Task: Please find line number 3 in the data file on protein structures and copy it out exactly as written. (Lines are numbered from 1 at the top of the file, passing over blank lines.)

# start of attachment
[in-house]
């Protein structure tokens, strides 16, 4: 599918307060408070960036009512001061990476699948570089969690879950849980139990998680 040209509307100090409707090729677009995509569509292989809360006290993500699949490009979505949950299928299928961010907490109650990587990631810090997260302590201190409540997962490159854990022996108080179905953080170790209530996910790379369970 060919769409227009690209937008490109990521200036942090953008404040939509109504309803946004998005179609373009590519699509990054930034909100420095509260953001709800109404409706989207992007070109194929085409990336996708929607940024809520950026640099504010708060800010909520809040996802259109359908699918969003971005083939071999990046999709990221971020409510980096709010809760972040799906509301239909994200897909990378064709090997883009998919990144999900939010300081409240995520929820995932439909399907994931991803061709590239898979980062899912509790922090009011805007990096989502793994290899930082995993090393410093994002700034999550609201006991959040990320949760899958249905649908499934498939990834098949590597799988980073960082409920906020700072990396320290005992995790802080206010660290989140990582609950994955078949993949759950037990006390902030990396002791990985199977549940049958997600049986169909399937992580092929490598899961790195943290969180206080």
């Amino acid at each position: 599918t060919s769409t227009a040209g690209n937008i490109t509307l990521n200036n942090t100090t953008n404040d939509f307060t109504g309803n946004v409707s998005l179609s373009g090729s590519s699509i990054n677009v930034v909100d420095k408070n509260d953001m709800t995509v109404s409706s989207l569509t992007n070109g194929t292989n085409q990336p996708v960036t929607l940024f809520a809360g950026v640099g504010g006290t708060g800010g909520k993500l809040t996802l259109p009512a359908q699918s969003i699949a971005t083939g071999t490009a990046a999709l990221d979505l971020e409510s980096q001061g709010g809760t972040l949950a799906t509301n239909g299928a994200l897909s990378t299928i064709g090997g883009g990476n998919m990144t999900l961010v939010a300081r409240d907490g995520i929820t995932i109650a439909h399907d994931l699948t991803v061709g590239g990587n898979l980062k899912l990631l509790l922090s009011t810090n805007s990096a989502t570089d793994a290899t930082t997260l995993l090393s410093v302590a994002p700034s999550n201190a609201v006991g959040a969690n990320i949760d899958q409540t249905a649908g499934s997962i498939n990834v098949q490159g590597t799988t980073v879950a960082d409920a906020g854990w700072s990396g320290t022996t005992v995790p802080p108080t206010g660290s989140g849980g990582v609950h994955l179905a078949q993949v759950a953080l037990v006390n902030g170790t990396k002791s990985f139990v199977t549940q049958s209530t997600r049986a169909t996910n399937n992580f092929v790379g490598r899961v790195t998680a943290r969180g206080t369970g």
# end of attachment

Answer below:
């Amino acid at each position: 599918t060919s769409t227009a040209g690209n937008i490109t509307l990521n200036n942090t100090t953008n404040d939509f307060t109504g309803n946004v409707s998005l179609s373009g090729s590519s699509i990054n677009v930034v909100d420095k408070n509260d953001m709800t995509v109404s409706s989207l569509t992007n070109g194929t292989n085409q990336p996708v960036t929607l940024f809520a809360g950026v640099g504010g006290t708060g800010g909520k993500l809040t996802l259109p009512a359908q699918s969003i699949a971005t083939g071999t490009a990046a999709l990221d979505l971020e409510s980096q001061g709010g809760t972040l949950a799906t509301n239909g299928a994200l897909s990378t299928i064709g090997g883009g990476n998919m990144t999900l961010v939010a300081r409240d907490g995520i929820t995932i109650a439909h399907d994931l699948t991803v061709g590239g990587n898979l980062k899912l990631l509790l922090s009011t810090n805007s990096a989502t570089d793994a290899t930082t997260l995993l090393s410093v302590a994002p700034s999550n201190a609201v006991g959040a969690n990320i949760d899958q409540t249905a649908g499934s997962i498939n990834v098949q490159g590597t799988t980073v879950a960082d409920a906020g854990w700072s990396g320290t022996t005992v995790p802080p108080t206010g660290s989140g849980g990582v609950h994955l179905a078949q993949v759950a953080l037990v006390n902030g170790t990396k002791s990985f139990v199977t549940q049958s209530t997600r049986a169909t996910n399937n992580f092929v790379g490598r899961v790195t998680a943290r969180g206080t369970g």